Spiders have eight legs and two major body regions, the fused head and thorax. They have jaw-like structures called chelicerae, at the end of these are a claw-like fang with an opening that is used for injecting venom into its prey. Spinnerets used for spinning webs are located at the tip end of the abdomen.
Spiders are Beneficial!
Spiders are considered beneficial because they feed on insects. Their habitat varies. Some prefer moisture and can be found in basements & crawl spaces or other damp parts of a building. Others prefer warm dry places such as subfloor, air vents, upper corners of rooms or attics.Most spiders hide in cracks, darkened areas, or other retreats they build of silk.
Most Spiders Pose No Harm
Many species of spiders are common household pests, spinning webs in corners, under furniture, and over lamp shades while unsightly cause no real harm. Spiders inject venom to kill their prey and are considered beneficial because they feed on insects. However, most spiders in the Northwest pose very little danger to people.
Spiders of Northwest Oregon
There are three spiders that may be of concern in Northwest Oregon (European house spider, Hobo spider, and the Yellow sac spider) however they are usually found outside and away from people.
The Hobo spider and the European house spider look very similar, needing to be identified using a microscope. Most often these spiders stay hidden and retreat if encountered. An occasional encounter may occur if they are found hiding in shoes, clothing hanging in a garage or a pile of firewood, and are disturbed or trapped. In this possibility, they may bite.
Spider experts classify these species as “agelenid” or funnel web spiders. They are usually found in rock walls, gardens, along foundations, in crawl spaces, in garages, piles of discarded lumber or firewood and etc.Their prey is cockroaches, crickets, earwigs, silverfish, other spiders, pill bugs, various beetles, and an occasional fly. They can move quite fast ½ to 1 meter per second.
The Hobo Spider
The Hobo Spider has gained the reputation of being dangerous and aggressive; sometimes referred to as the “aggressive house spider”. This misconception is thought to originate because of its Latin scientific name “Tegenaria agrestis”.“Agrestis” has been thought to refer to “aggressive” however in Latin, it actually refers to “fields” where Hobo spiders can often be found.
A reaction to their bite may occur depending on the sensitivity of the person being bitten. It is thought a bite from this spider could cause a severe reaction. If you do need to see a doctor for a spider bite it is recommended that the spider is taken along for identification.
The Oregon Department of Agriculture has instructions on their website for sending a spider in for identification.
Yellow sac spiders
This spider is not known to spin a web and can be found under planters, firewood, rocks, and on plants in curled up leaves. They hide in white silken sacs near ceilings or corners. As with the hobo spider bite, it is thought bites from this spider may cause a reaction especially if sensitive. If necessary to see a physician take the spider along for identification.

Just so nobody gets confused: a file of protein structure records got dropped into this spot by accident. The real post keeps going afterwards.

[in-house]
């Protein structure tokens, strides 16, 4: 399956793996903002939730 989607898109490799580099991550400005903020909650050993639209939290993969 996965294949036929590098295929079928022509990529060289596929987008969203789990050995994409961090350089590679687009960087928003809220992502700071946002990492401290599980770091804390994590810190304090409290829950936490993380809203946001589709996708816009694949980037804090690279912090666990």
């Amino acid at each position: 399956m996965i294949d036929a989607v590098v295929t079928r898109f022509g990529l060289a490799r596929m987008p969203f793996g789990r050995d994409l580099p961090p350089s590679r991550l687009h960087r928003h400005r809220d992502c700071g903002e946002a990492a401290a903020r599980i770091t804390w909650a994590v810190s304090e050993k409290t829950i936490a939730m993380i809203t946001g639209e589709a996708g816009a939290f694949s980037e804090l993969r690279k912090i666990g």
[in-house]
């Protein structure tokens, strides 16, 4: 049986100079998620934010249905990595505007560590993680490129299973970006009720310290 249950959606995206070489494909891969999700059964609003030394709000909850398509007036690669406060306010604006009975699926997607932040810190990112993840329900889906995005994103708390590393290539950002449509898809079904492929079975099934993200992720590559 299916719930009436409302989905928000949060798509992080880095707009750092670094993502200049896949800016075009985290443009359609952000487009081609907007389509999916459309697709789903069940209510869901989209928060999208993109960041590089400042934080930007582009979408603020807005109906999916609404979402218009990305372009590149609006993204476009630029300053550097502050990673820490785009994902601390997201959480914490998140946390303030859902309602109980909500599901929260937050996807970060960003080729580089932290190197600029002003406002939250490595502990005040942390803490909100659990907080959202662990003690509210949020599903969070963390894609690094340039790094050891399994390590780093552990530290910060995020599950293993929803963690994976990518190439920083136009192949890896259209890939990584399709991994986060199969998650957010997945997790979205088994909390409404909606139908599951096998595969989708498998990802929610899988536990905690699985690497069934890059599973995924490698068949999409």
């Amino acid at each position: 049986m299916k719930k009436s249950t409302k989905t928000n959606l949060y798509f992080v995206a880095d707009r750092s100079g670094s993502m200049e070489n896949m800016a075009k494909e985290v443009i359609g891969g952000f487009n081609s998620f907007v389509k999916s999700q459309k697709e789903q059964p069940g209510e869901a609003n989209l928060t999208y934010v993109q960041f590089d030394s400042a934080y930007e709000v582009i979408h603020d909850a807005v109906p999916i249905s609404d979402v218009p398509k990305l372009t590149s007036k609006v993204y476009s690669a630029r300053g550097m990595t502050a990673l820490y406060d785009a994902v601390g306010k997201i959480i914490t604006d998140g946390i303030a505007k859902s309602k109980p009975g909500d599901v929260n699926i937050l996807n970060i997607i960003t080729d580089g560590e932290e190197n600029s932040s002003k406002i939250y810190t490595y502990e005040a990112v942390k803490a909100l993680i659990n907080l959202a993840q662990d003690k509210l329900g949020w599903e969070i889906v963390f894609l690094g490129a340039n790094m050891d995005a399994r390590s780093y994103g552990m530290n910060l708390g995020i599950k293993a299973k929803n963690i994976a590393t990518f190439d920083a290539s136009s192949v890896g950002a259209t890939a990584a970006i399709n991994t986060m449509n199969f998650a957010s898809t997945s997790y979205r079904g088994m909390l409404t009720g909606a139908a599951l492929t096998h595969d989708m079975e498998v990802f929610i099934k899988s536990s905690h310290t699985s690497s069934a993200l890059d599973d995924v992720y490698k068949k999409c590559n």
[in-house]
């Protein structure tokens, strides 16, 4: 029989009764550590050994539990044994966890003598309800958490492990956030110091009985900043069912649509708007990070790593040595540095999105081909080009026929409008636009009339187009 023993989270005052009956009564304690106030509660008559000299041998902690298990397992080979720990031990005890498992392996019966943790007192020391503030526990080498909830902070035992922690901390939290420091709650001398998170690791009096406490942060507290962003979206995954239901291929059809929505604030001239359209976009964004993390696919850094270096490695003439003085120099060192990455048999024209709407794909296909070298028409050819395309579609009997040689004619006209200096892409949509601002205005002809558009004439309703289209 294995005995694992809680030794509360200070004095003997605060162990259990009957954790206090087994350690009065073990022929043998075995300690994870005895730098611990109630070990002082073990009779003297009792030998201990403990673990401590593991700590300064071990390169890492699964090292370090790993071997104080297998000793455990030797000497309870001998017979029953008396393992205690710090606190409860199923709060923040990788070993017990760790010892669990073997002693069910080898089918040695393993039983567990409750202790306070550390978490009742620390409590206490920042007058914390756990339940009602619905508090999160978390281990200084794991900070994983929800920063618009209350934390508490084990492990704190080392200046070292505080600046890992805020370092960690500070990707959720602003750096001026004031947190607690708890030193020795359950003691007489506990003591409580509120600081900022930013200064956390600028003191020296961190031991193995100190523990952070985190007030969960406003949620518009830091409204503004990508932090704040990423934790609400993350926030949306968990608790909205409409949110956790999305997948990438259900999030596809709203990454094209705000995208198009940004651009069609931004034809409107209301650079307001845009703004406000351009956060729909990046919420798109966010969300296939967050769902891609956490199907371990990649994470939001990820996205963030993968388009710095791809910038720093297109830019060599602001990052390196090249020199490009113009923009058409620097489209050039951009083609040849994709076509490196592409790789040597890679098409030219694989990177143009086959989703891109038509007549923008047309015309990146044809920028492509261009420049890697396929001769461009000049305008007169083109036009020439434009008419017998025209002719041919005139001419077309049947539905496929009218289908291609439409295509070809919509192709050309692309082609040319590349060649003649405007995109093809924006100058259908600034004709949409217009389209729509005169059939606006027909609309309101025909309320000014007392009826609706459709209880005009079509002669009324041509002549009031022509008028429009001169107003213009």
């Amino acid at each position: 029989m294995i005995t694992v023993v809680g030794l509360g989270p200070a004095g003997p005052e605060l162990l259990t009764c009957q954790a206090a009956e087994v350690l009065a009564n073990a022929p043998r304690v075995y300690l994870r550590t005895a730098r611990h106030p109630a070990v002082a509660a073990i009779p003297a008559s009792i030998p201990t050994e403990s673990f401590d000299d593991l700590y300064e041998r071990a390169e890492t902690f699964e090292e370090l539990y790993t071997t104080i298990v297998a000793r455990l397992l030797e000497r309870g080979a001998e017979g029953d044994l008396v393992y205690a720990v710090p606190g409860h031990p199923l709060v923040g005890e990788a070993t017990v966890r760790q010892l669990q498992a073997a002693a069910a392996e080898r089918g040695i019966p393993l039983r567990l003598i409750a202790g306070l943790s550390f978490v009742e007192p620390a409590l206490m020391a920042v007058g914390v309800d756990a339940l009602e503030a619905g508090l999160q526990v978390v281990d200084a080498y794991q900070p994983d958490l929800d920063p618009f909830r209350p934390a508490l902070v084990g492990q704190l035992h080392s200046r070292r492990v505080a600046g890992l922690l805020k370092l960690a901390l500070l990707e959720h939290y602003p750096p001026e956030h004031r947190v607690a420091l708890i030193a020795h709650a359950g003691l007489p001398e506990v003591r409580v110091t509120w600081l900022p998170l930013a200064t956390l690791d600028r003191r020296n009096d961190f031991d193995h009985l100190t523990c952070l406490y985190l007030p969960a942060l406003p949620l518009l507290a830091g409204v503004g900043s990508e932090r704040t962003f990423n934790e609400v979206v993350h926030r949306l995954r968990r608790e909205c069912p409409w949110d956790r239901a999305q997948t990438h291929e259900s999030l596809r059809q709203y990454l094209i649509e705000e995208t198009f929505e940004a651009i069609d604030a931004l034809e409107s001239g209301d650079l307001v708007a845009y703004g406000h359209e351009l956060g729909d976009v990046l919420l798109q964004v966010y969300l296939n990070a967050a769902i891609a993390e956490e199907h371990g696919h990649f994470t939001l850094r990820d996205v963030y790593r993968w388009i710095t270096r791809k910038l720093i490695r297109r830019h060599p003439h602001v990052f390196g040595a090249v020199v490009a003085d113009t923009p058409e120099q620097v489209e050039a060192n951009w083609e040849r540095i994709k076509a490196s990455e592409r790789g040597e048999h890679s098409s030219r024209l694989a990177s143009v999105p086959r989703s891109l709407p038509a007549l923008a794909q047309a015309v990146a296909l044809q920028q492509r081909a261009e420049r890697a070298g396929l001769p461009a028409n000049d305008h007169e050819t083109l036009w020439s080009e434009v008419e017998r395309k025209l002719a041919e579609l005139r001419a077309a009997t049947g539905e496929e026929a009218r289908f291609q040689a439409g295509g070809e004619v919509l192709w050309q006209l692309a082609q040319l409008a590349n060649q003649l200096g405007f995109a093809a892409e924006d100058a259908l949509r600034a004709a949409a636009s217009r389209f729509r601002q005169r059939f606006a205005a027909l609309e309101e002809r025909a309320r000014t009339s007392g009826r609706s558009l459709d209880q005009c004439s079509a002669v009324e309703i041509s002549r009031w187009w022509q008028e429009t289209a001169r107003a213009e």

Black Widow Spider
Black widow spiders are most common in southwestern and eastern Oregon and are rarely found in Northwest Oregon. Black widow spider bites may be more serious and need medical attention. Their venom is toxic to the nervous system.
The severity of a person’s reaction depends on the area of the body where the bite occurs, the person’s size and general sensitivity, the amount of venom injected and the depth of the bite. An anti-venom specific to the black widow is available to most physicians. Again this is not native to the Pacific Northwest as the climate is too cold for them here.
A black widow has a globular, shiny black abdomen with two reddish or yellowish triangles on the underside. These form an hourglass marking. Its size is from ¼ to ½ inches in diameter depending on if it is full of eggs. Males are much smaller and lighter colored with light streaks on their abdomens. The web of a black widow is an irregular mass of fibers with a small central area the spider retreats to while waiting for prey. Webs are frequently found under boards, stones, or seats of outdoor privies. Also along foundation slabs, behind shrubs and brick or wood siding close to ground level. This spider does not usually enter a residence.
Brown Recluse Spider
The Brown Recluse Spider is found in the southern, western and Midwestern United States only. It is a myth they are found in the Pacific Northwest, for more information on this See the article from the Burke Museum by Rod Crawford.
How to Reduce Spiders in Your Home
- Remove or knock down spider webs and egg sacks under eves of your home.
- Remove spider webs and egg sacs from around light fixtures.
- Spiders are attracted to the bugs around light fixtures.
- Make sure screens fit tightly in windows.
- Firewood piles and clutter around your yard are attractive to spiders, clean them up.
- Keep landscaping such as grass or other ground covers away from foundations.
- Inside, vacuum up spider webs.
- Seal cracks to prevent spiders from entering.
American Extermination Plus, Inc. includes a treatment for spiders with the Platinum and Silver Eagle Service. Often an abundance of spiders indicates there are additional pest issues. Spiders are a secondary pest and taking them away may cause other pest numbers to increase.
The best way we can help is to do a thorough inspection to determine if other pest infestations are present. We know spiders in your home are a concern and we may be able to help you reduce the sightings of them. We will do a thorough inspection of your crawl space and outside perimeter and give you our recommendations.
Call us today to schedule a complimentary inspection. We look forward to helping you solve your pest problems.